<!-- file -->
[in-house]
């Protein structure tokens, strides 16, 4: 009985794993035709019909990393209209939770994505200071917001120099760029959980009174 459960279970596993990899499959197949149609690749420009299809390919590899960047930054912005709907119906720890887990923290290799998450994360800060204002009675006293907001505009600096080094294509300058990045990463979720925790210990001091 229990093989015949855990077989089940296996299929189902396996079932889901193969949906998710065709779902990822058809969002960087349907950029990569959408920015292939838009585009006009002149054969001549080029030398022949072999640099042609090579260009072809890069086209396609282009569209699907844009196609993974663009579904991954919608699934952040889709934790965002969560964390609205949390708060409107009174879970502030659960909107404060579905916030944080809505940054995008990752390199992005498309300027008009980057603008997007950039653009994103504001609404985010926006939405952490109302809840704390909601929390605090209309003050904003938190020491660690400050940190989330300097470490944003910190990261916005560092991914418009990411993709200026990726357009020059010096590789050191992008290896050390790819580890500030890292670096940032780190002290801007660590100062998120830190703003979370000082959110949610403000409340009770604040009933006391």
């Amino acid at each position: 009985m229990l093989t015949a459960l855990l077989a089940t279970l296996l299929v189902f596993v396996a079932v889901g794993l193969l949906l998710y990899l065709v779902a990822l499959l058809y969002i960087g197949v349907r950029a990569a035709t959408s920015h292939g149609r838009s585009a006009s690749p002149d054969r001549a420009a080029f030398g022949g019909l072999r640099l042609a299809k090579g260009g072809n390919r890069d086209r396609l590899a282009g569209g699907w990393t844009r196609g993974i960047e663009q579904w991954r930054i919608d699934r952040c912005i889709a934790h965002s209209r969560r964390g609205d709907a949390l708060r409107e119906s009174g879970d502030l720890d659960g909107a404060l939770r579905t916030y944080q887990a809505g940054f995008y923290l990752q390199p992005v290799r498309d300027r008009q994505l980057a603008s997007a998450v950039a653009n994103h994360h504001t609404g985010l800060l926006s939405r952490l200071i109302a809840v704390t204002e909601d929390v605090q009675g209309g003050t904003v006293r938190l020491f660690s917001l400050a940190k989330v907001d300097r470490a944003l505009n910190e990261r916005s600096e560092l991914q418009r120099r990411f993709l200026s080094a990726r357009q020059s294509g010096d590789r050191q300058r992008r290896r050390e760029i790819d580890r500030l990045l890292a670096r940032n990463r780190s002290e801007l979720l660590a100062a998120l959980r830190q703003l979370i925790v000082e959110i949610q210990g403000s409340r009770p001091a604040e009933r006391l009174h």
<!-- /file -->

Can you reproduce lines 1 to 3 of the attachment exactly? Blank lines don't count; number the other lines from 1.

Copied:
[in-house]
């Protein structure tokens, strides 16, 4: 009985794993035709019909990393209209939770994505200071917001120099760029959980009174 459960279970596993990899499959197949149609690749420009299809390919590899960047930054912005709907119906720890887990923290290799998450994360800060204002009675006293907001505009600096080094294509300058990045990463979720925790210990001091 229990093989015949855990077989089940296996299929189902396996079932889901193969949906998710065709779902990822058809969002960087349907950029990569959408920015292939838009585009006009002149054969001549080029030398022949072999640099042609090579260009072809890069086209396609282009569209699907844009196609993974663009579904991954919608699934952040889709934790965002969560964390609205949390708060409107009174879970502030659960909107404060579905916030944080809505940054995008990752390199992005498309300027008009980057603008997007950039653009994103504001609404985010926006939405952490109302809840704390909601929390605090209309003050904003938190020491660690400050940190989330300097470490944003910190990261916005560092991914418009990411993709200026990726357009020059010096590789050191992008290896050390790819580890500030890292670096940032780190002290801007660590100062998120830190703003979370000082959110949610403000409340009770604040009933006391």
């Amino acid at each position: 009985m229990l093989t015949a459960l855990l077989a089940t279970l296996l299929v189902f596993v396996a079932v889901g794993l193969l949906l998710y990899l065709v779902a990822l499959l058809y969002i960087g197949v349907r950029a990569a035709t959408s920015h292939g149609r838009s585009a006009s690749p002149d054969r001549a420009a080029f030398g022949g019909l072999r640099l042609a299809k090579g260009g072809n390919r890069d086209r396609l590899a282009g569209g699907w990393t844009r196609g993974i960047e663009q579904w991954r930054i919608d699934r952040c912005i889709a934790h965002s209209r969560r964390g609205d709907a949390l708060r409107e119906s009174g879970d502030l720890d659960g909107a404060l939770r579905t916030y944080q887990a809505g940054f995008y923290l990752q390199p992005v290799r498309d300027r008009q994505l980057a603008s997007a998450v950039a653009n994103h994360h504001t609404g985010l800060l926006s939405r952490l200071i109302a809840v704390t204002e909601d929390v605090q009675g209309g003050t904003v006293r938190l020491f660690s917001l400050a940190k989330v907001d300097r470490a944003l505009n910190e990261r916005s600096e560092l991914q418009r120099r990411f993709l200026s080094a990726r357009q020059s294509g010096d590789r050191q300058r992008r290896r050390e760029i790819d580890r500030l990045l890292a670096r940032n990463r780190s002290e801007l979720l660590a100062a998120l959980r830190q703003l979370i925790v000082e959110i949610q210990g403000s409340r009770p001091a604040e009933r006391l009174h």